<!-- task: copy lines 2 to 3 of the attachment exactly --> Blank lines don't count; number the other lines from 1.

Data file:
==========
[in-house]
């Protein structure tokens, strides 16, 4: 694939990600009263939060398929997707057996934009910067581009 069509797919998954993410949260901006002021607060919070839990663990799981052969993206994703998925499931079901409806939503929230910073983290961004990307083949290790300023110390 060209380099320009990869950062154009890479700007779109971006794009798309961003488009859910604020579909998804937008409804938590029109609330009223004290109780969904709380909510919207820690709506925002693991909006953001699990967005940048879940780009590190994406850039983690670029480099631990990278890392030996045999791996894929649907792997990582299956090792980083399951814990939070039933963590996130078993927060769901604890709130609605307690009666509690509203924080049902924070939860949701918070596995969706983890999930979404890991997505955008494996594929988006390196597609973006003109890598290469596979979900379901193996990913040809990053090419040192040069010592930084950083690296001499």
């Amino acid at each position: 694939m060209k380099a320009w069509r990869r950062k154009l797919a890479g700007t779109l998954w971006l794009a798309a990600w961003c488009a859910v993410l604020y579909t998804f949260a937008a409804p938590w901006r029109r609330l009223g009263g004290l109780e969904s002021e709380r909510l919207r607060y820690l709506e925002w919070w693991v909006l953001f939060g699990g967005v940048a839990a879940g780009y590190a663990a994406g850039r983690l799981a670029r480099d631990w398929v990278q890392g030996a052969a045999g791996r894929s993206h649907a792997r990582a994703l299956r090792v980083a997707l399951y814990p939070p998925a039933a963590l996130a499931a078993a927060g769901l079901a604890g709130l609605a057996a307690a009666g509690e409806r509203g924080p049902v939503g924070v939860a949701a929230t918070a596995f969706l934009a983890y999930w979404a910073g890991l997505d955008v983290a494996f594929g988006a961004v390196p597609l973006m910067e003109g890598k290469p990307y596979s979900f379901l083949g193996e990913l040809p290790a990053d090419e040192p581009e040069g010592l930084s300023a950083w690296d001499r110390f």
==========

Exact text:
């Protein structure tokens, strides 16, 4: 694939990600009263939060398929997707057996934009910067581009 069509797919998954993410949260901006002021607060919070839990663990799981052969993206994703998925499931079901409806939503929230910073983290961004990307083949290790300023110390 060209380099320009990869950062154009890479700007779109971006794009798309961003488009859910604020579909998804937008409804938590029109609330009223004290109780969904709380909510919207820690709506925002693991909006953001699990967005940048879940780009590190994406850039983690670029480099631990990278890392030996045999791996894929649907792997990582299956090792980083399951814990939070039933963590996130078993927060769901604890709130609605307690009666509690509203924080049902924070939860949701918070596995969706983890999930979404890991997505955008494996594929988006390196597609973006003109890598290469596979979900379901193996990913040809990053090419040192040069010592930084950083690296001499």
């Amino acid at each position: 694939m060209k380099a320009w069509r990869r950062k154009l797919a890479g700007t779109l998954w971006l794009a798309a990600w961003c488009a859910v993410l604020y579909t998804f949260a937008a409804p938590w901006r029109r609330l009223g009263g004290l109780e969904s002021e709380r909510l919207r607060y820690l709506e925002w919070w693991v909006l953001f939060g699990g967005v940048a839990a879940g780009y590190a663990a994406g850039r983690l799981a670029r480099d631990w398929v990278q890392g030996a052969a045999g791996r894929s993206h649907a792997r990582a994703l299956r090792v980083a997707l399951y814990p939070p998925a039933a963590l996130a499931a078993a927060g769901l079901a604890g709130l609605a057996a307690a009666g509690e409806r509203g924080p049902v939503g924070v939860a949701a929230t918070a596995f969706l934009a983890y999930w979404a910073g890991l997505d955008v983290a494996f594929g988006a961004v390196p597609l973006m910067e003109g890598k290469p990307y596979s979900f379901l083949g193996e990913l040809p290790a990053d090419e040192p581009e040069g010592l930084s300023a950083w690296d001499r110390f």